I first diy'd this flea market coffee table while living in our college rental house. It was given a nice little facelift with a simple stain and paint treatment and fit well with our standard contemporary style at the time.
But in our current living room, it was too bland and needed a little more attention to make a statement. I loved the look of the industrial cart coffee tables, with hinges, bolts, and various other hardware pieces. I really wanted to find an old cart or door to use, but decided to give that look to the table we already had. I tried to find large casters that could be attached to the underside after cutting the legs off, but couldn't find any I liked, so I put that on the back burner.
I sanded her down.
Rounded the edges with extra sanding (for a worn effect and future little ones)
Then abused it with a hammer and nails for an aged look. I beat it in spots and drug the claw in streaks until I had what I wanted.
I painted a coat of light gray paint over the surface. Then added a little white paint and watered it down, and quickly gave it a streaky coat over that. Since it was lightly painted and watered down, it dried quick and I repeated that step, adding more white to lighten it again, and more water to thin it out.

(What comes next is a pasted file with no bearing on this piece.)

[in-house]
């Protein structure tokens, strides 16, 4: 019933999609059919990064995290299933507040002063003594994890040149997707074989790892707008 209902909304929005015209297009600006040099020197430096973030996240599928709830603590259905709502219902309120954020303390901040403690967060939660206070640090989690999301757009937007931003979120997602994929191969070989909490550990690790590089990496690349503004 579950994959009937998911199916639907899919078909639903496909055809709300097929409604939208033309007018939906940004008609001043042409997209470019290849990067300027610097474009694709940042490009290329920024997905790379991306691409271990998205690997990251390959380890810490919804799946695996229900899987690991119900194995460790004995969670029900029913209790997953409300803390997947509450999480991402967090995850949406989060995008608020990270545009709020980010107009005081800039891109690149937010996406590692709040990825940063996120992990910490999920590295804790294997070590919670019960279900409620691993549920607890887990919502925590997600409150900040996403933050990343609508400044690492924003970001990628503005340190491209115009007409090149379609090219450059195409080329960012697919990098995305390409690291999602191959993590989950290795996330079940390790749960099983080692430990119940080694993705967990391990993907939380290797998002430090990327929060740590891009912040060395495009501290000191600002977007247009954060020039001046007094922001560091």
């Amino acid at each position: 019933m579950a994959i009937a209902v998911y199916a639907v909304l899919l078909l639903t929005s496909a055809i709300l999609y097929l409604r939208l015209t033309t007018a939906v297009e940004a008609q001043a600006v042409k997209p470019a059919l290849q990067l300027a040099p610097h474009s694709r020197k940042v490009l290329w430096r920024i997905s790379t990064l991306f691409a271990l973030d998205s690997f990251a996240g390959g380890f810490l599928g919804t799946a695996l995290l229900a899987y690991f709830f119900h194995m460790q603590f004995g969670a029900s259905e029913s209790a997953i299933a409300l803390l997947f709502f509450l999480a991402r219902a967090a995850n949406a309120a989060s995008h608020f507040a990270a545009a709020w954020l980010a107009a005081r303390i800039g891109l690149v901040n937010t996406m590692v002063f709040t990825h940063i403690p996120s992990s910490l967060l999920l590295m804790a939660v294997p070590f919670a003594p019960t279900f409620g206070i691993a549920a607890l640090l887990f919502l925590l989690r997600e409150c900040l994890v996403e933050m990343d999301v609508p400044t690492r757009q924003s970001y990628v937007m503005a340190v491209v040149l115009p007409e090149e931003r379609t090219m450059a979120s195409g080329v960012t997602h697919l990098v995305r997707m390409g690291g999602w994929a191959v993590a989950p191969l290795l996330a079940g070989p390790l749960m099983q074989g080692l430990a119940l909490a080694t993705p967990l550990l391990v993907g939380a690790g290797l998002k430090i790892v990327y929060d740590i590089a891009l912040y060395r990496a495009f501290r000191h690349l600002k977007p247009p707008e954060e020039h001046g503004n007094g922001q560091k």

As a last touch up coat, I added streaks of gray and light gray until I liked it. I used a board as a straight edge and drug a nail along the table to scrape the gray paint off. I spaced it every 3 inches or so to create a faux plank top.
I thickened the line at the ends with a little brownish/black paint to round it off. And for the last step, I applied Minwax Paste Finishing Wax to get a protected, hard, smooth finish.
I picked up two hinges at the hardware store and spray painted them in layers of dark brown, metallic, and hammered spray paints and attached them with mismatched screws. Then screwed in some copper bolts at the ends of the planks. The legs stayed black, at least until I find some casters that I like to replace them with.
Here's the After:
I love how the gray-washing turned out, giving it dimension and aged character.
It reminds me of a castle door.
And it fits in so much better now. There's a level of comfort to having distressed furniture in your home. The more use, abuse, and "uh-oh"s, the better!
Thanks for stopping by!
The Grays Follow @ktgray13